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Downloadable Content In 1995


Nintendo’s cover up for ancient Japanese black magic.

Let’s step back for a second to a mystical, forgotten time in technological history… 1995. Sega and Nintendo are still in heated competition, the Genesis and Super Nintendo are still very popular despite having been out for several years. Taking a huge technilogical leap, Nintendo set the bar a little higher by releasing a new game system called the Satellaview. What’s so special about this system, you ask? This system was able to connect to Nintendo’s satellites, allowing you to play extra chapters of existing game titles, kind of like modern day downloadable content.

Playing a revamp of Zelda as your custom character.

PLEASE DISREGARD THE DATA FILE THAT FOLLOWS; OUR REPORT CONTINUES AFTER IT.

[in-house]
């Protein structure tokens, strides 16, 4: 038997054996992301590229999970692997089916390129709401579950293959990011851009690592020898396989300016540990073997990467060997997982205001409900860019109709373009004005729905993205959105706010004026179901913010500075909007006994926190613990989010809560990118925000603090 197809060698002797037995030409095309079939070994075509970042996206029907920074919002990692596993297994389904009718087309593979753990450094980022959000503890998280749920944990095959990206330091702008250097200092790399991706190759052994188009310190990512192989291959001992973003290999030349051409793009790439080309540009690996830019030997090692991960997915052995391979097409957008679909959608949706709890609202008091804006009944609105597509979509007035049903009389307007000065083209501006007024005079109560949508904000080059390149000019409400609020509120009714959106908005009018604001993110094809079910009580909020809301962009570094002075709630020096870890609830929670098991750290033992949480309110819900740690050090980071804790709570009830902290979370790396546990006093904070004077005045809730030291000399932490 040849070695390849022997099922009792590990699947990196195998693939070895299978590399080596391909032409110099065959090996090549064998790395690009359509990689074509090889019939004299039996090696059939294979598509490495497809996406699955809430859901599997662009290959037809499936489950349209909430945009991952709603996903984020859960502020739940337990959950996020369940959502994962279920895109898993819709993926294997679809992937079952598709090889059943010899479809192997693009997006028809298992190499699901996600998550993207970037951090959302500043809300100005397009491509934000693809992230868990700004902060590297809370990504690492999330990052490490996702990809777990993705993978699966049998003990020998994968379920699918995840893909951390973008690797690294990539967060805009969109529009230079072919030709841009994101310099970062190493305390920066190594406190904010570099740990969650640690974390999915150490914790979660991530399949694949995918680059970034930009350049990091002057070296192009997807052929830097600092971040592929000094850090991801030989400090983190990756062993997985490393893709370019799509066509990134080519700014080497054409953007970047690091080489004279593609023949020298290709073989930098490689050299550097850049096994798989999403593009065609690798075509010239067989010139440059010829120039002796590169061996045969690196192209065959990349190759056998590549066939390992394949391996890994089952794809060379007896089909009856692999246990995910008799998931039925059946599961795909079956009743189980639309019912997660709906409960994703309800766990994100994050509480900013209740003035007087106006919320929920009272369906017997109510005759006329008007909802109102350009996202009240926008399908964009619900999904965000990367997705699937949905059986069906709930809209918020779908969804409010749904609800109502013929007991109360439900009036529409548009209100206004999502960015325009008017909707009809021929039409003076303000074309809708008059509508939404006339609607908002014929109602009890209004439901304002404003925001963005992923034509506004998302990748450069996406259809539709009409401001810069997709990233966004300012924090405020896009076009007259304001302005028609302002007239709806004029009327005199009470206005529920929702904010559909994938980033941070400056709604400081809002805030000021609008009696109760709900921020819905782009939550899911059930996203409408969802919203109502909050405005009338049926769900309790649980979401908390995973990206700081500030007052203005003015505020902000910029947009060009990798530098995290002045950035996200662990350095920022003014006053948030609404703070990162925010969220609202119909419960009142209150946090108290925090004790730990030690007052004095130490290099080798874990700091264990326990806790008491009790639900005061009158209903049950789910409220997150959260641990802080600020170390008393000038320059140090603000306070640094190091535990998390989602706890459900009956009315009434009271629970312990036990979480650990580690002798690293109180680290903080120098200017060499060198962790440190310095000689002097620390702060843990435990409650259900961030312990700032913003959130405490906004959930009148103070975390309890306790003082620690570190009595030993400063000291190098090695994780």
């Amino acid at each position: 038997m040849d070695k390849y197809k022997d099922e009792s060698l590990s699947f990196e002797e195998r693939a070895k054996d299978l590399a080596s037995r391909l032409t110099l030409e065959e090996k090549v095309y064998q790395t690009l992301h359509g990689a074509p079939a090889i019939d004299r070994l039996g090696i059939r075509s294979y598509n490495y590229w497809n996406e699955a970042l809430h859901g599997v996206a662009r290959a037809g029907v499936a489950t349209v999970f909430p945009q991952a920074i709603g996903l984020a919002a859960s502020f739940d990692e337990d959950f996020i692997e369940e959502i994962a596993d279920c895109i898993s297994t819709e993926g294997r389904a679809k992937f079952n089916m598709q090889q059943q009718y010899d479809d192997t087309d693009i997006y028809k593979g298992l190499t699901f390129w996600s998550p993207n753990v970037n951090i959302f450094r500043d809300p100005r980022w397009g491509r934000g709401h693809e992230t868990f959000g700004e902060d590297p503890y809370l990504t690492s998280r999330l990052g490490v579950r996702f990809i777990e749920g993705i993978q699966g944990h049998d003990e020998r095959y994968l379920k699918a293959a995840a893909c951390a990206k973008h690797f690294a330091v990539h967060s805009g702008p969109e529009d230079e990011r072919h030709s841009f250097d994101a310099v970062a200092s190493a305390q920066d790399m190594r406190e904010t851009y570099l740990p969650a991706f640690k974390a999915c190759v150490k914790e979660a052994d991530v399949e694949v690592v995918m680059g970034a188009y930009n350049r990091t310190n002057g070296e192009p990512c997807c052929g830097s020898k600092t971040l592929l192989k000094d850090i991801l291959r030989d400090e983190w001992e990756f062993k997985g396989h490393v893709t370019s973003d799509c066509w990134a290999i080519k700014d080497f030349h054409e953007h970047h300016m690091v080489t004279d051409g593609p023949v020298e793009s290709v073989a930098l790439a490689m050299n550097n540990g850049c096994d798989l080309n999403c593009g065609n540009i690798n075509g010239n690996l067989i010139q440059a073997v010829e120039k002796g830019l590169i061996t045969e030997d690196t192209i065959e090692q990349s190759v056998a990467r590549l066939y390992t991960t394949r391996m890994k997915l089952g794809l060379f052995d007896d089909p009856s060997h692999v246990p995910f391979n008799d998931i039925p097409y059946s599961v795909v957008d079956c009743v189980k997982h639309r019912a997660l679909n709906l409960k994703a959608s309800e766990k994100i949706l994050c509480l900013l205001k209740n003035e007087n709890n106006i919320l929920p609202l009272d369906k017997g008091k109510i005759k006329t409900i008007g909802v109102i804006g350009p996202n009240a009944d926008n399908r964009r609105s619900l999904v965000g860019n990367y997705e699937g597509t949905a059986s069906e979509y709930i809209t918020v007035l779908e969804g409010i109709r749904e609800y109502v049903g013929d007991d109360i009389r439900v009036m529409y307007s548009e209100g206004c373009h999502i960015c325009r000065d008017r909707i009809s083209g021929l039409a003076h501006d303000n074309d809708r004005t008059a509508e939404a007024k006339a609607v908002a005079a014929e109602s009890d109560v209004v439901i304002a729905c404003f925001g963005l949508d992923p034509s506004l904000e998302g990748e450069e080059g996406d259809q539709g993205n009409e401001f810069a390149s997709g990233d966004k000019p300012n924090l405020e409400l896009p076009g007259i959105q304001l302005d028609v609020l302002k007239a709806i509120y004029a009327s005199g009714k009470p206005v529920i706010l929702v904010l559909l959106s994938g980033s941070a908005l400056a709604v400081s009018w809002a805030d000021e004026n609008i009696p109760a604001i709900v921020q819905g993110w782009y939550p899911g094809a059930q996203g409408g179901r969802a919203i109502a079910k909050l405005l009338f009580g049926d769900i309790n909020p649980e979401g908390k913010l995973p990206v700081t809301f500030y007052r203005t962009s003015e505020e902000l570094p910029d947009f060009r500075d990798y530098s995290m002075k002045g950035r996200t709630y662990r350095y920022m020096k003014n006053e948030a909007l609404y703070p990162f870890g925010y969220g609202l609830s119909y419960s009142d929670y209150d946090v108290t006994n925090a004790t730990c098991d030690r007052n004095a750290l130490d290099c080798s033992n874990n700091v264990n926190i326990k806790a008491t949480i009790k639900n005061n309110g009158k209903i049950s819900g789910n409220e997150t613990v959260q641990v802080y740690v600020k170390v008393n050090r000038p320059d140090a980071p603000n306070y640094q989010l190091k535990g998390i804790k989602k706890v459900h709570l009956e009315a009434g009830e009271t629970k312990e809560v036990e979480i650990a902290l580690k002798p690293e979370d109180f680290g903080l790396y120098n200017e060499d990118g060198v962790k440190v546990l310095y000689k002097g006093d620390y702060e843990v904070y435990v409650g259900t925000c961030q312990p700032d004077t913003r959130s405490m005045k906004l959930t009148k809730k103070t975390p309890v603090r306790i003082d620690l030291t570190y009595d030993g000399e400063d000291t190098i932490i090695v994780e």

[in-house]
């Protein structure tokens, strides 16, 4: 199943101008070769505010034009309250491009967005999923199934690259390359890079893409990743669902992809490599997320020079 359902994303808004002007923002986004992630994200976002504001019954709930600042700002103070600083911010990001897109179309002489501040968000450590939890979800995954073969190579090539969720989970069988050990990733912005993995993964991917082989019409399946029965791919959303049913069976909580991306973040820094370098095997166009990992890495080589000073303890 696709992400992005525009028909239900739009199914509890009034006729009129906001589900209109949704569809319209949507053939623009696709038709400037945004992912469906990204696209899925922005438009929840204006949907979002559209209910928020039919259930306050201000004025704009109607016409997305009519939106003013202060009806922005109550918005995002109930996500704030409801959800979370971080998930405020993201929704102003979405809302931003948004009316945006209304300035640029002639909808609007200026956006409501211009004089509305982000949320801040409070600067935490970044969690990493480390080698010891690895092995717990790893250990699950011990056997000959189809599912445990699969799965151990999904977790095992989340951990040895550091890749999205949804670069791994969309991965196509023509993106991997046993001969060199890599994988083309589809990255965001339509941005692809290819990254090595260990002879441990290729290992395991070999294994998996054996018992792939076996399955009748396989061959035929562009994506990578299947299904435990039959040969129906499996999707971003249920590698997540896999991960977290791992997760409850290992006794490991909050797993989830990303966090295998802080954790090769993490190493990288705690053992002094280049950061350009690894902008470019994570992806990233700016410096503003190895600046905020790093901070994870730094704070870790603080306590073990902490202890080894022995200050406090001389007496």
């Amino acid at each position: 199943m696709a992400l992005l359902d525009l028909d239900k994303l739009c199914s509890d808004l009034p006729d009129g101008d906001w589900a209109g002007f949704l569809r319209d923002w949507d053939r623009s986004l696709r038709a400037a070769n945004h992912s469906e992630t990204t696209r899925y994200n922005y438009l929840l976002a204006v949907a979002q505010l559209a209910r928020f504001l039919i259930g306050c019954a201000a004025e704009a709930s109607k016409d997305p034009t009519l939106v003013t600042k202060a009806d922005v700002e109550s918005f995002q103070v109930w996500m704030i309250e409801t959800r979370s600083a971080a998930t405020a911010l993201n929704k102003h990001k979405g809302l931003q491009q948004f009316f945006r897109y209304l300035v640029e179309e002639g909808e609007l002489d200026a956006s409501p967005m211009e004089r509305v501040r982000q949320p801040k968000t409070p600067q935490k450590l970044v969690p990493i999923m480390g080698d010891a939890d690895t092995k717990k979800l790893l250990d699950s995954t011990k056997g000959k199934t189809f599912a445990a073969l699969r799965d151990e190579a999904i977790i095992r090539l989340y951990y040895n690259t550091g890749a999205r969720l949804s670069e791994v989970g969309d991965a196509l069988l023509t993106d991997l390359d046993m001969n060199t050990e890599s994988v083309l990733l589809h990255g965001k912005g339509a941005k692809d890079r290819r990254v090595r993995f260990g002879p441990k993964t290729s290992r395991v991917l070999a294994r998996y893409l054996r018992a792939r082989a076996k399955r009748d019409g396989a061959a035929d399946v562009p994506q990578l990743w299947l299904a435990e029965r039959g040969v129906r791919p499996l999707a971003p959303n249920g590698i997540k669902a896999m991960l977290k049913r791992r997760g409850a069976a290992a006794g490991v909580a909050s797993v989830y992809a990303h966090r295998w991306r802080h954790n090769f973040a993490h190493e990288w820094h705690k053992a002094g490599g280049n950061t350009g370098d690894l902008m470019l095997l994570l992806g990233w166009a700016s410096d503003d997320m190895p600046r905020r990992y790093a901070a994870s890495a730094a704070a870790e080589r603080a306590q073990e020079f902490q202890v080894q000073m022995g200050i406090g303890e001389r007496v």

This system shared another similarity with Nintendo’s modern system, the Wii, allowing you to play most of these broadcast game sessions as your own customizable character (sort of like Mii’s) that you use in the main menu. These extra chapters would sometimes include fully orchestrated music scores and actual voice acting for in-game characters. It may seem fairly reasonable by today’s standards, but we’re talking about the Super Nintendo, 16bit era of video gaming. Sadly this system was only released in Japan, garnering a subscription base of over 100,000 households before the service was discontinued around 2001.

Kind of like a Mii, right? OK, it’s a stretch.


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